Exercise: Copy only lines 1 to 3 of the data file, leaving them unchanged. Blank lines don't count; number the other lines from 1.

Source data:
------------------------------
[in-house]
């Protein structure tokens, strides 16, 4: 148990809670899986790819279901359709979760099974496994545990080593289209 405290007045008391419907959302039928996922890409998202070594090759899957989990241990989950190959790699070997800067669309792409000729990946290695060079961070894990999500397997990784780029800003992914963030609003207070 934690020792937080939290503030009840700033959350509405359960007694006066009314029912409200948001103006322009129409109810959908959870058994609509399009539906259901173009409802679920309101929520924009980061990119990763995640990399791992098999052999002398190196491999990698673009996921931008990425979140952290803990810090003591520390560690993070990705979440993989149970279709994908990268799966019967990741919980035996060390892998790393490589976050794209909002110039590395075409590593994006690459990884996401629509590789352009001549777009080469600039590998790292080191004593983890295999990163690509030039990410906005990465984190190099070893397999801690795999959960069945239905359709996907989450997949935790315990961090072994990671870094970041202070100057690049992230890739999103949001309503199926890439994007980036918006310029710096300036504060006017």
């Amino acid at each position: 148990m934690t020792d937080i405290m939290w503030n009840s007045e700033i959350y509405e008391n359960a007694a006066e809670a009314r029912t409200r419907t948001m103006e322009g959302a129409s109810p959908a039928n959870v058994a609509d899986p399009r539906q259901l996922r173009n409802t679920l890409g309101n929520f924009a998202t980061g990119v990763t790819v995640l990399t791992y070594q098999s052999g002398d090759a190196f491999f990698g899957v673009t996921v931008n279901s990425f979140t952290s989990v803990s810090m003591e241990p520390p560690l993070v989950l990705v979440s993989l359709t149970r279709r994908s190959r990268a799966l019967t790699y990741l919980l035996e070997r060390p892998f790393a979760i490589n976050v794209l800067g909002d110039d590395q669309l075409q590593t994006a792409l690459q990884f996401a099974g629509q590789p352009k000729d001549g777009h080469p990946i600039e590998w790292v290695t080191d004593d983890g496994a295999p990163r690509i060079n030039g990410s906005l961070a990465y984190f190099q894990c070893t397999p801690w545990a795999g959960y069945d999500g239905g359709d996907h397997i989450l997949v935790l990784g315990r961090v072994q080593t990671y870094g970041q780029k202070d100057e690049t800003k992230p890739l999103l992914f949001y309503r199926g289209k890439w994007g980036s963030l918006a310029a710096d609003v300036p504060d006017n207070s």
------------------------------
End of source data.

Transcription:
[in-house]
């Protein structure tokens, strides 16, 4: 148990809670899986790819279901359709979760099974496994545990080593289209 405290007045008391419907959302039928996922890409998202070594090759899957989990241990989950190959790699070997800067669309792409000729990946290695060079961070894990999500397997990784780029800003992914963030609003207070 934690020792937080939290503030009840700033959350509405359960007694006066009314029912409200948001103006322009129409109810959908959870058994609509399009539906259901173009409802679920309101929520924009980061990119990763995640990399791992098999052999002398190196491999990698673009996921931008990425979140952290803990810090003591520390560690993070990705979440993989149970279709994908990268799966019967990741919980035996060390892998790393490589976050794209909002110039590395075409590593994006690459990884996401629509590789352009001549777009080469600039590998790292080191004593983890295999990163690509030039990410906005990465984190190099070893397999801690795999959960069945239905359709996907989450997949935790315990961090072994990671870094970041202070100057690049992230890739999103949001309503199926890439994007980036918006310029710096300036504060006017």
């Amino acid at each position: 148990m934690t020792d937080i405290m939290w503030n009840s007045e700033i959350y509405e008391n359960a007694a006066e809670a009314r029912t409200r419907t948001m103006e322009g959302a129409s109810p959908a039928n959870v058994a609509d899986p399009r539906q259901l996922r173009n409802t679920l890409g309101n929520f924009a998202t980061g990119v990763t790819v995640l990399t791992y070594q098999s052999g002398d090759a190196f491999f990698g899957v673009t996921v931008n279901s990425f979140t952290s989990v803990s810090m003591e241990p520390p560690l993070v989950l990705v979440s993989l359709t149970r279709r994908s190959r990268a799966l019967t790699y990741l919980l035996e070997r060390p892998f790393a979760i490589n976050v794209l800067g909002d110039d590395q669309l075409q590593t994006a792409l690459q990884f996401a099974g629509q590789p352009k000729d001549g777009h080469p990946i600039e590998w790292v290695t080191d004593d983890g496994a295999p990163r690509i060079n030039g990410s906005l961070a990465y984190f190099q894990c070893t397999p801690w545990a795999g959960y069945d999500g239905g359709d996907h397997i989450l997949v935790l990784g315990r961090v072994q080593t990671y870094g970041q780029k202070d100057e690049t800003k992230p890739l999103l992914f949001y309503r199926g289209k890439w994007g980036s963030l918006a310029a710096d609003v300036p504060d006017n207070s």